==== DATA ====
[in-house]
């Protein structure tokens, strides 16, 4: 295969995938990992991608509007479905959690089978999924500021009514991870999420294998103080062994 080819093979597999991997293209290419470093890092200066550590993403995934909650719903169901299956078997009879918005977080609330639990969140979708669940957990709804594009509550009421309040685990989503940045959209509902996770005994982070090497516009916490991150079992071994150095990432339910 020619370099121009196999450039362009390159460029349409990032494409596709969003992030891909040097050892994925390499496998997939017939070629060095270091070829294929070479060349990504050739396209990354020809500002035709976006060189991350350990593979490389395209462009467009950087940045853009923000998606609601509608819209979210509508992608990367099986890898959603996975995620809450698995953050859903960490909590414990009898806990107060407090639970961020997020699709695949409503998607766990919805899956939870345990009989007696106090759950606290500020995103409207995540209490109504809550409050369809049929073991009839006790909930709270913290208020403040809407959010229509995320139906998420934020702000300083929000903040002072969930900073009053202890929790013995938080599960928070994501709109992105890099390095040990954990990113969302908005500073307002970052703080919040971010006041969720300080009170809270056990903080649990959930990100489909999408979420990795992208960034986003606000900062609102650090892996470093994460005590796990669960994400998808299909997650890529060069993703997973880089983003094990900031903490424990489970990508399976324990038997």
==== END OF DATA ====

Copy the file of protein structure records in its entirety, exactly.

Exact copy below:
[in-house]
């Protein structure tokens, strides 16, 4: 295969995938990992991608509007479905959690089978999924500021009514991870999420294998103080062994 080819093979597999991997293209290419470093890092200066550590993403995934909650719903169901299956078997009879918005977080609330639990969140979708669940957990709804594009509550009421309040685990989503940045959209509902996770005994982070090497516009916490991150079992071994150095990432339910 020619370099121009196999450039362009390159460029349409990032494409596709969003992030891909040097050892994925390499496998997939017939070629060095270091070829294929070479060349990504050739396209990354020809500002035709976006060189991350350990593979490389395209462009467009950087940045853009923000998606609601509608819209979210509508992608990367099986890898959603996975995620809450698995953050859903960490909590414990009898806990107060407090639970961020997020699709695949409503998607766990919805899956939870345990009989007696106090759950606290500020995103409207995540209490109504809550409050369809049929073991009839006790909930709270913290208020403040809407959010229509995320139906998420934020702000300083929000903040002072969930900073009053202890929790013995938080599960928070994501709109992105890099390095040990954990990113969302908005500073307002970052703080919040971010006041969720300080009170809270056990903080649990959930990100489909999408979420990795992208960034986003606000900062609102650090892996470093994460005590796990669960994400998808299909997650890529060069993703997973880089983003094990900031903490424990489970990508399976324990038997």